World-leading research into sudden cardiac death (SCD) in young people and multiple sclerosis has been boosted with two Centenary Institute researchers successfully securing prestigious NHMRC Ideas Grants.
Research led by the Centenary Institute, the University of Technology Sydney and the University of Queensland has shown for the first time a link between chronic obstructive pulmonary disease (COPD), an often fatal lung condition, and the gut microbiome.
Australian scientists, including from the Centenary Institute, have found that humans, and most likely the entire animal kingdom, share important genetic mechanisms with a jelly-like sea sponge.
A ground-breaking discovery by Centenary Institute scientists has provided new understanding as to the nature of proteins and how they exist and operate in the human body.
Researchers at the Centenary Institute have found that sensitivity of the immune system to ‘good’ gut bacteria is present in zebrafish, proving that the ability of an animal to benefit from good gut bugs is evolutionarily conserved whether you walk or swim.
Centenary Institute researchers have discovered that genetic testing can identify ‘concealed cardiomyopathies’ in nearly a quarter of sudden cardiac arrest (SCA) survivors who seem to have a normal heart.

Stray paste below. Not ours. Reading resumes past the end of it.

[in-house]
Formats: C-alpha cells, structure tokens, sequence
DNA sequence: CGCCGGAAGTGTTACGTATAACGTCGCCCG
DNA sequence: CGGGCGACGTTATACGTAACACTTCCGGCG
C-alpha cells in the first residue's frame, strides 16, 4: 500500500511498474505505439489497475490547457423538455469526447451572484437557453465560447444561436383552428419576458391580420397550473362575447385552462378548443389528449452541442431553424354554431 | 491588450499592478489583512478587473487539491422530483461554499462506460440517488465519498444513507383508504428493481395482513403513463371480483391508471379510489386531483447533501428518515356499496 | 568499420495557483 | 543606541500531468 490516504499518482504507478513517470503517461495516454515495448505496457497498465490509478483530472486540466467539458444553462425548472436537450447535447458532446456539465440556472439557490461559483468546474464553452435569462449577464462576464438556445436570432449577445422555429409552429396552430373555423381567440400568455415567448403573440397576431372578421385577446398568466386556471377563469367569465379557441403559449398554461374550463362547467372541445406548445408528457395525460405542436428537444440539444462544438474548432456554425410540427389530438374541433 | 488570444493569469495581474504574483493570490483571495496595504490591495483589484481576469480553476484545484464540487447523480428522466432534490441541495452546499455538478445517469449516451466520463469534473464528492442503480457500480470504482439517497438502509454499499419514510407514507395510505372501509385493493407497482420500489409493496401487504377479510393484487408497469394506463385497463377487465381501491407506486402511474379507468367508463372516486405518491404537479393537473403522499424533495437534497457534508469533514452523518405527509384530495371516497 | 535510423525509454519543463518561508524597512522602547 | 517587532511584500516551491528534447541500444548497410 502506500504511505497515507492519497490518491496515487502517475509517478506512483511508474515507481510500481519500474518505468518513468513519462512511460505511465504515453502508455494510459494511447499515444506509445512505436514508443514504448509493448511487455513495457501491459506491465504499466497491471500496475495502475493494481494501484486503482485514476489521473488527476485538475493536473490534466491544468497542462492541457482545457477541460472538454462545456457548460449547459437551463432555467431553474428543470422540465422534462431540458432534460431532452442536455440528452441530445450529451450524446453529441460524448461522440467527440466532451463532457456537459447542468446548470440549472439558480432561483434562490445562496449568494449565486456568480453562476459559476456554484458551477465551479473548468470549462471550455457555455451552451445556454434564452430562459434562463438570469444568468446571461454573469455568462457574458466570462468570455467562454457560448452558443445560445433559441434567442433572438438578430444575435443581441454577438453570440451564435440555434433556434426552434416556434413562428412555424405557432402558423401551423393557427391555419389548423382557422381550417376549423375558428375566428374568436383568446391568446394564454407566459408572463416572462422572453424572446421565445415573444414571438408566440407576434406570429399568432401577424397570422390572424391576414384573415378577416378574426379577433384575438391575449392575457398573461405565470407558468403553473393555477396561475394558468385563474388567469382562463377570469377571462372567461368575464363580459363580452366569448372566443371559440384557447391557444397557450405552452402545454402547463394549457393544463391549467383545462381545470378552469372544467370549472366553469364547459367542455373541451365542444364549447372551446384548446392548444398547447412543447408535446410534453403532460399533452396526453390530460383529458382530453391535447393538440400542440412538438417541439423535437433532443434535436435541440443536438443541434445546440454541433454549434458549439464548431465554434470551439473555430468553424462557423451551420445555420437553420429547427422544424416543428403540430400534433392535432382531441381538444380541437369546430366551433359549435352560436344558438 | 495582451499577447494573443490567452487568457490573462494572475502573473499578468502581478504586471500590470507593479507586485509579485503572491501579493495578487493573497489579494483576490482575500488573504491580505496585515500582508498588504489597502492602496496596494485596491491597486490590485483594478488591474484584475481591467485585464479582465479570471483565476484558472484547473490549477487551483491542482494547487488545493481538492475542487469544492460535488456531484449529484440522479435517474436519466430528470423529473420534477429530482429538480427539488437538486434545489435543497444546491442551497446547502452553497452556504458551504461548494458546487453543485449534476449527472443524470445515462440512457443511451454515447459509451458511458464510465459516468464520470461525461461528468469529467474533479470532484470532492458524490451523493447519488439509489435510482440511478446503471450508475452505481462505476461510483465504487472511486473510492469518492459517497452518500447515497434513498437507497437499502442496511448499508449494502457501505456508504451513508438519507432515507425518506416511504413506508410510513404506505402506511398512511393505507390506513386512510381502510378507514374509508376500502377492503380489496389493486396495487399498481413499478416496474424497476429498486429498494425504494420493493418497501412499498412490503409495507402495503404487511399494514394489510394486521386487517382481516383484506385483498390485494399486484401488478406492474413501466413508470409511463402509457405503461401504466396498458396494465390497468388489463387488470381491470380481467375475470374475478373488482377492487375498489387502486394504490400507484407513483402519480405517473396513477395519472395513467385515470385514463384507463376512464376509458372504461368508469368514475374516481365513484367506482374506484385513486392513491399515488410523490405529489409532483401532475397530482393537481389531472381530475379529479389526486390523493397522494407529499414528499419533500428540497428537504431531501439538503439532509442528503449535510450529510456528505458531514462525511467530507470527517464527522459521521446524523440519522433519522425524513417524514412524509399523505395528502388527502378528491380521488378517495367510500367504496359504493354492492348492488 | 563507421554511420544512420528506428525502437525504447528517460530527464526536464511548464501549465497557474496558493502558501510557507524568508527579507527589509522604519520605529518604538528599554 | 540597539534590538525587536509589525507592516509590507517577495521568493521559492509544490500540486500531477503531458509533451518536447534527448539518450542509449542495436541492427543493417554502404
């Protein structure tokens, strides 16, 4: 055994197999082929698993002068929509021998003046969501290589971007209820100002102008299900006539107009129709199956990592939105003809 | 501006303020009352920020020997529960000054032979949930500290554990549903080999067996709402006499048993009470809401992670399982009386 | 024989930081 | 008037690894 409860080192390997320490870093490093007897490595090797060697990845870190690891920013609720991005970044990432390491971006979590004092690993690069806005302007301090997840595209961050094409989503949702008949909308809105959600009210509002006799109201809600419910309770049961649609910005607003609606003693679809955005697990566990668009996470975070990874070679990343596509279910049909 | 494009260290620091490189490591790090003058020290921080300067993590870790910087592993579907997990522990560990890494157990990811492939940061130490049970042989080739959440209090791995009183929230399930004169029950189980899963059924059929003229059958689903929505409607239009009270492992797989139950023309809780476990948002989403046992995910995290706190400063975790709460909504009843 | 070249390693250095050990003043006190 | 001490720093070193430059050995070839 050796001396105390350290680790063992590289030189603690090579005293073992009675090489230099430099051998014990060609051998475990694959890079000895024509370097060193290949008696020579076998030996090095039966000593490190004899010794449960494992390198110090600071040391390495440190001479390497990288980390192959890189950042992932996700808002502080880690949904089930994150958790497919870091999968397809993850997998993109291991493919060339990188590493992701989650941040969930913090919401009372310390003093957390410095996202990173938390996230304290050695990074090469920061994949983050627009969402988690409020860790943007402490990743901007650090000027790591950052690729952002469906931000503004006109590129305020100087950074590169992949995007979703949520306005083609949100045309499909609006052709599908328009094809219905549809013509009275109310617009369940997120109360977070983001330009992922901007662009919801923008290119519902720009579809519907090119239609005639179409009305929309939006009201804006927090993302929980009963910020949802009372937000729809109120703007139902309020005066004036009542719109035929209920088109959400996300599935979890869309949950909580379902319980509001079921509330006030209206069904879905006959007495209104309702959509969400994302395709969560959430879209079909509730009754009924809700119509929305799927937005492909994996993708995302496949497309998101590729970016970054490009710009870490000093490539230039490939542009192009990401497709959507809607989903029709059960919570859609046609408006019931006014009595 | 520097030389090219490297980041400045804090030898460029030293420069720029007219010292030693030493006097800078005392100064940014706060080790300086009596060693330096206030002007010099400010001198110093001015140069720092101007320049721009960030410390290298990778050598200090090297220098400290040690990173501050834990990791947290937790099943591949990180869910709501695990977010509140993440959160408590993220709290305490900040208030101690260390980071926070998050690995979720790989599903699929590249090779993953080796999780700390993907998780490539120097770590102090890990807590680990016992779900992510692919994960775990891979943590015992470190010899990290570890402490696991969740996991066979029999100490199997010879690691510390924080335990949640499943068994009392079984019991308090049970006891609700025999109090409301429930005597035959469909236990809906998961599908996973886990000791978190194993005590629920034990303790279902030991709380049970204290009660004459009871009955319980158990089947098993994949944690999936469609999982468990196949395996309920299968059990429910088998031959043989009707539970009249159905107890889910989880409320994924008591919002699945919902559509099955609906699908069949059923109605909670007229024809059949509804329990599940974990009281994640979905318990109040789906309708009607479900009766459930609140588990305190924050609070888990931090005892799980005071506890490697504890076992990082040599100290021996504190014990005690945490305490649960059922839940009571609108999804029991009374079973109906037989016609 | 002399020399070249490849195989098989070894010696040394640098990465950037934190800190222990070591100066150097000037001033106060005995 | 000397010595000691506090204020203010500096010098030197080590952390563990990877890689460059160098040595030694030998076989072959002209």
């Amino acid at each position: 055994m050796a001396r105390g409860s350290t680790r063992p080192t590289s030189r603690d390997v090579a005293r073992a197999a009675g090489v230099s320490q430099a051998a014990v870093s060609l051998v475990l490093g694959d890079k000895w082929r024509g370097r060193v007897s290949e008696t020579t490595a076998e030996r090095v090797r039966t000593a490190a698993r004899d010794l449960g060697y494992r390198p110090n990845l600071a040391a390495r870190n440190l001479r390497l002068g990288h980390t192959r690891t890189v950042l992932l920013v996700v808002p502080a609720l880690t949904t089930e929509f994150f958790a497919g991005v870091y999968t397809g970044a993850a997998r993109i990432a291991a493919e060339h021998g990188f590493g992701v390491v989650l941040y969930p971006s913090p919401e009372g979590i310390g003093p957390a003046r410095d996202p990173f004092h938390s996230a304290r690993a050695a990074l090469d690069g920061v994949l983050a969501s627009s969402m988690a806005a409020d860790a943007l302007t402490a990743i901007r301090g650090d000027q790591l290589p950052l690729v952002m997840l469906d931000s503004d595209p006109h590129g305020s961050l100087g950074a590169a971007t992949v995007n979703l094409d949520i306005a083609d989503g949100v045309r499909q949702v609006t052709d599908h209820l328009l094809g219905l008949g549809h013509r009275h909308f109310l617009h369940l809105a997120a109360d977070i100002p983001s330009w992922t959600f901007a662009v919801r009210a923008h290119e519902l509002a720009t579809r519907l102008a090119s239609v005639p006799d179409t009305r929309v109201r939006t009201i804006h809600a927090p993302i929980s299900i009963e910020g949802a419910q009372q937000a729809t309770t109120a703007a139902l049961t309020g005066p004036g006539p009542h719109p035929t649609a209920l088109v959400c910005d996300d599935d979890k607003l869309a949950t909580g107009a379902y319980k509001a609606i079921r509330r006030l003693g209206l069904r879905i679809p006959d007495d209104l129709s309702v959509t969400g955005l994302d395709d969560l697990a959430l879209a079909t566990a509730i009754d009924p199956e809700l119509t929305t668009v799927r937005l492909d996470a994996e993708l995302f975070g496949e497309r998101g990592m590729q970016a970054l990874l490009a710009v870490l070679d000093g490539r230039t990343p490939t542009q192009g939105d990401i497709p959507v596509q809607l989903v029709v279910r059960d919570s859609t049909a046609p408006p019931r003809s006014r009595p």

Research led by the Centenary Institute has discovered that the lack of an enzyme in the liver called sphingosine kinase 2 (SphK2) results in pronounced insulin resistance and glucose intolerance, both symptoms of early stage type 2 diabetes.
Research led by the Centenary Institute has shown that a healthy weight and coffee consumption may help lower the risk of high-risk drinkers developing alcohol-induced cirrhosis (scarring of the liver), which causes approximately 300,000 deaths globally each year.
The findings of an international study led by the Centenary Institute suggests that the possibility of high-risk drinkers developing alcohol-induced cirrhosis is in part related to genetic factors.
Centenary Institute scientists have discovered that genes on the X chromosome may be key to the improved survival rates of females with melanoma–as compared to their male counterparts.